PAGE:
If you think you have Aspire student loans but aren’t quite sure, you’re not alone.
This article will explain the confusing story of how Aspire Resources is connected to Iowa Student Loan — and how to make your student loan payments.
What’s the deal with Aspire student loans?
It all started with Iowa Student Loan, a nonprofit organization that’s been around since 1979. In 2001, it launched a for-profit subsidiary called Aspire Resources.
Then, in 2012, Aspire Resources received a Department of Education contract to handle 200,000 federal student loans.
Aspire Resource student loans consistently received good reviews — and Aspire Resources still has an A-plus rating from the Better Business Bureau.
But only a few years into its contract, Iowa Student Loan announced that Aspire Resources would no longer service federal loans.
“We recently decided to exit the Direct Loan servicing business due to the heavy cost burden of maintaining this federal contract,” said Steve McCullough, Iowa Student Loan president and CEO, in a August 2015 press release.
“Revenue from the contract is primarily driven by the number of accounts being serviced, and the number of accounts allotted to Aspire, including future projections, simply was not enough to generate the revenue needed to offset the costs,” McCullough said.
Following the announcement, Aspire Resources transferred its federal Direct Loans to the Missouri Higher Education Loan Authority (MOHELA).
As part of the transfer, Aspire Resources scrubbed its data about prior borrowers. So if you had Direct Loans through Aspire, you should contact MOHELA with any questions.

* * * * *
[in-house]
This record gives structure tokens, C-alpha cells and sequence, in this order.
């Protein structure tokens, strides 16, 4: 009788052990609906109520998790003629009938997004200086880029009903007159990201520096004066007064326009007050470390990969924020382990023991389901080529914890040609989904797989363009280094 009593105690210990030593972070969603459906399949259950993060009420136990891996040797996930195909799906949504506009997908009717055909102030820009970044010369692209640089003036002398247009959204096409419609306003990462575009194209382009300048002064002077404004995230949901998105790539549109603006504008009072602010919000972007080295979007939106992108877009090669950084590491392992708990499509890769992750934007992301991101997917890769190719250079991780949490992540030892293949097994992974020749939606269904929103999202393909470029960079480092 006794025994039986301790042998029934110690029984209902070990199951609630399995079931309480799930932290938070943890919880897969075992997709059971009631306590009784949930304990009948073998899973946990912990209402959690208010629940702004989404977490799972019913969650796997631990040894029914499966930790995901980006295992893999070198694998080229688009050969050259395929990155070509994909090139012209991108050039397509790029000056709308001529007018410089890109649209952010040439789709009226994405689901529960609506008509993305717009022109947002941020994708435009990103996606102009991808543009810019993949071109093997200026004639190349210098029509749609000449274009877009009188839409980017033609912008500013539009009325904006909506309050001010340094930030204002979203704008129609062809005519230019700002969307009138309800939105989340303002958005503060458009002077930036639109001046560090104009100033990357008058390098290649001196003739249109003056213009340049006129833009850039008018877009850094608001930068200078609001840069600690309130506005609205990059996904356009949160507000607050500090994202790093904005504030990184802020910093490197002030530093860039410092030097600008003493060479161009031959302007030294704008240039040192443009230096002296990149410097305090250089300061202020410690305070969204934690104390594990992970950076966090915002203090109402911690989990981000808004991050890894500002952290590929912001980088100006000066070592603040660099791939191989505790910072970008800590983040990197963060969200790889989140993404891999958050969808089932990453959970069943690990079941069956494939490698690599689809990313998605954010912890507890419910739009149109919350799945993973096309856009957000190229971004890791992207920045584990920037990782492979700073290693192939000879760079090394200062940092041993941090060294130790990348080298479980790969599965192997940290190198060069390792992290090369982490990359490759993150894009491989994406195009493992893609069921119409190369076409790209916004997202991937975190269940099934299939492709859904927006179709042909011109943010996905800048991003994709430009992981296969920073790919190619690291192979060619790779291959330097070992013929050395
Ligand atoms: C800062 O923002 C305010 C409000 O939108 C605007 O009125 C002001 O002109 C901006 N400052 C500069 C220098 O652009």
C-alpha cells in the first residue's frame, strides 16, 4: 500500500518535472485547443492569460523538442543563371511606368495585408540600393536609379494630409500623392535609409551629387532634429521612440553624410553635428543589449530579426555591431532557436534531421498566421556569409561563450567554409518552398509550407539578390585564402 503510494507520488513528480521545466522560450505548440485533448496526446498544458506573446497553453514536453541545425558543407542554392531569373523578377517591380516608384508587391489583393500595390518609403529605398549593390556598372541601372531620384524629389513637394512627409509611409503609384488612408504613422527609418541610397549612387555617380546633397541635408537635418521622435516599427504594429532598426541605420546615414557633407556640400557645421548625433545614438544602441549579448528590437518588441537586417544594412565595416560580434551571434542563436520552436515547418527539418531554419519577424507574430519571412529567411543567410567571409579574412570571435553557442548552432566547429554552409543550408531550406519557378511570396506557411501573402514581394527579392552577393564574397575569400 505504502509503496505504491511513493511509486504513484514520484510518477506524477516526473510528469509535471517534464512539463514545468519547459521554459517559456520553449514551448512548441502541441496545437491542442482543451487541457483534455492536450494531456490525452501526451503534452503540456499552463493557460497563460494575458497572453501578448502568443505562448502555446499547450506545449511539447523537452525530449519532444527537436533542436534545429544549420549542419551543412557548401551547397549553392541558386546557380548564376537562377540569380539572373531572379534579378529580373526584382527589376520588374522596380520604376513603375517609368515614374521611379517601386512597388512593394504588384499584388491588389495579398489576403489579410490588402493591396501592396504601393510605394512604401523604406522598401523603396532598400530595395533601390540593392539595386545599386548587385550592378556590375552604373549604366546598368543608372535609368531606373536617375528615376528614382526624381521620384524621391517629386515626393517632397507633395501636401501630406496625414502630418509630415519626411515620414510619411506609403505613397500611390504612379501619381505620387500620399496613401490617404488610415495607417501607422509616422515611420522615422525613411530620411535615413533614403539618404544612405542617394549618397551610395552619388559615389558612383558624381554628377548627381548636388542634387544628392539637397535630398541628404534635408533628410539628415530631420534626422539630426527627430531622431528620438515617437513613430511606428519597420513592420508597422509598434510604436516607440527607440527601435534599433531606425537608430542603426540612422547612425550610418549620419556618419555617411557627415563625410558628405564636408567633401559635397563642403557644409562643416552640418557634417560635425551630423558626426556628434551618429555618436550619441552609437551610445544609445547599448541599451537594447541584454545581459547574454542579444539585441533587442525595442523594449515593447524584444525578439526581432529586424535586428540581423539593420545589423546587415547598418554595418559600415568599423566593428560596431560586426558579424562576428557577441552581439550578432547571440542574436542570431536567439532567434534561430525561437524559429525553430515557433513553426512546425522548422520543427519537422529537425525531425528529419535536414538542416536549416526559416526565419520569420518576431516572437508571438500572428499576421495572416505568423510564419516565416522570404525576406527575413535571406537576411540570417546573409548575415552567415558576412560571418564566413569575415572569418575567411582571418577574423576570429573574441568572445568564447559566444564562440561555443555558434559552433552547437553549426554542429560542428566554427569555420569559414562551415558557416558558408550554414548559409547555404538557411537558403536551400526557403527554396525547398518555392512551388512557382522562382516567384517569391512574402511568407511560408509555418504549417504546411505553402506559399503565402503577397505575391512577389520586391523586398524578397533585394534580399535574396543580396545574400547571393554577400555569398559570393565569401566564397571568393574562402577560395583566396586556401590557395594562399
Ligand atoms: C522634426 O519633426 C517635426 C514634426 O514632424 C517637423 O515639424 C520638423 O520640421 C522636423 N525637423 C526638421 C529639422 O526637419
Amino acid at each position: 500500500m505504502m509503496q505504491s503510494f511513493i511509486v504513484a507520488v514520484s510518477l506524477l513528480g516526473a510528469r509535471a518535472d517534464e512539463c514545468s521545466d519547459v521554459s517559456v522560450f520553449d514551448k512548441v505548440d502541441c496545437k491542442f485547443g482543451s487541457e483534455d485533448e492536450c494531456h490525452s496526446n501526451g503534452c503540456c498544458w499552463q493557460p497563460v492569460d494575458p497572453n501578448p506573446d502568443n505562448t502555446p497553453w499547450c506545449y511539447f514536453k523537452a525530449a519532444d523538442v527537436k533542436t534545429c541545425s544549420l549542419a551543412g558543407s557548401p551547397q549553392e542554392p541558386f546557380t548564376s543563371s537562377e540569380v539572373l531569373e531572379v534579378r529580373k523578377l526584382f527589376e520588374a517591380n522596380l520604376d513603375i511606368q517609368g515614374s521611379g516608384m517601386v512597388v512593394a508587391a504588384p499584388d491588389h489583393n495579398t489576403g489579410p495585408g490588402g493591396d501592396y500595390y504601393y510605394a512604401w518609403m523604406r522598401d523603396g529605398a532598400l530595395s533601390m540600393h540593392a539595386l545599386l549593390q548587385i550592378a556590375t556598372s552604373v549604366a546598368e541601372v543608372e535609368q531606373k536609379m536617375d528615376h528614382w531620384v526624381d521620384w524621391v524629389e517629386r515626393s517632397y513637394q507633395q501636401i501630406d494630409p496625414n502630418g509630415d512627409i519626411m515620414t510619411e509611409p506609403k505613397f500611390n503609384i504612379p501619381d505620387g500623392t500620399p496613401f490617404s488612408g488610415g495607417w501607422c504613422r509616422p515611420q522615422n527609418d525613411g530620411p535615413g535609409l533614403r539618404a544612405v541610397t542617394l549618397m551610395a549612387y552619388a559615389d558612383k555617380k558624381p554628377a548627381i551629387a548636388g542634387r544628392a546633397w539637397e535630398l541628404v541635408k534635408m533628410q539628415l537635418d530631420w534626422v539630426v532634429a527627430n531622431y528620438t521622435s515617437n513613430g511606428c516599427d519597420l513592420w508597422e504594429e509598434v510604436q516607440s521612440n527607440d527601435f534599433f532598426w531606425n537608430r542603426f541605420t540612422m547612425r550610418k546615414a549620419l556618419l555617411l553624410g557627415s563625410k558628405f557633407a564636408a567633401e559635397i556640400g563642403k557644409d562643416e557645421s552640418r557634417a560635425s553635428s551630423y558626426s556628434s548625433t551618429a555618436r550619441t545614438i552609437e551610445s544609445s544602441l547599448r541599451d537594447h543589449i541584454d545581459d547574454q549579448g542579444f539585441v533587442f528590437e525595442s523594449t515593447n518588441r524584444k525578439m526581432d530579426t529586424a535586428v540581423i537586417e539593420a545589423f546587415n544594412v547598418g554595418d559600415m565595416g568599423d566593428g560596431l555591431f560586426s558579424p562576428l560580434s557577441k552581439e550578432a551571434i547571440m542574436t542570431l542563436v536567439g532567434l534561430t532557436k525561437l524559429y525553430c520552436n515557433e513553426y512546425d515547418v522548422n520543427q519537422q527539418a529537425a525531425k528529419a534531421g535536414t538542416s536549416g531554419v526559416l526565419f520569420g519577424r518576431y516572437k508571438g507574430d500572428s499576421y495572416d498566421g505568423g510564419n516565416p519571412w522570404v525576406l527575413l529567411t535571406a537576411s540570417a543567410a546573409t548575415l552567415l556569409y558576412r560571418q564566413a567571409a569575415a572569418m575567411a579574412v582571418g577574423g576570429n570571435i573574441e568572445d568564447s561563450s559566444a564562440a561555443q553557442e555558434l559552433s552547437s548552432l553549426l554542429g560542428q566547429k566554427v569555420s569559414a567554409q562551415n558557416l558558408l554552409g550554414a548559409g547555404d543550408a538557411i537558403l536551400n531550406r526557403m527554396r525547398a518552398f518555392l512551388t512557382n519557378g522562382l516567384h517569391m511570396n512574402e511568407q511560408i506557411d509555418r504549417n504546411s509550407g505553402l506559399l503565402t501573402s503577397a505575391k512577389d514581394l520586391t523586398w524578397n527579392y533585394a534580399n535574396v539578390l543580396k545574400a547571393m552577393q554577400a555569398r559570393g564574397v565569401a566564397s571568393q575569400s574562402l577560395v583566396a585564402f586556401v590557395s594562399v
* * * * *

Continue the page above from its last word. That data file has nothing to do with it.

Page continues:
So what does Aspire Resources do now?
That doesn’t mean Aspires Resources shut down, though.
Today, the company “performs functions outside of Iowa Student Loan’s tax-exempt designation by providing services to employers, lenders, secondary markets, and postsecondary institutions,” according to its website.
In other words, it’s more of a business-to-business arm of the company — one you probably won’t need to deal with.
Introducing the Aspire Servicing Center
The platform you do need to know about is the Aspire Servicing Center. If you have loans from Iowa Student Loan or its partners, you’ll use the Aspire Servicing Center to manage them.
Founded in 2014, this website provides customer service to people who’ve taken out private loans with Iowa Student Loan or its partner lenders Alliant Credit Union, Ascentra Credit Union, or American State Bank.
Aspire student loan repayment options
To pay your loans through the Aspire Servicing Center, here are your options:
- Standard repayment: You’ll make monthly payments for 10 years and pay the least interest with this plan.
- Graduated repayment: Your payments will be lower to begin with and then increase every two years. You’ll pay off your loans in 10 years or less but pay more in interest over the lifetime of the loans.
- Extended repayment: This plan is available only if you have more than $30,000 in Federal Family Education Loan Program Loans. You’ll have up to 25 years to pay off your loans, and you can make level or graduated payments.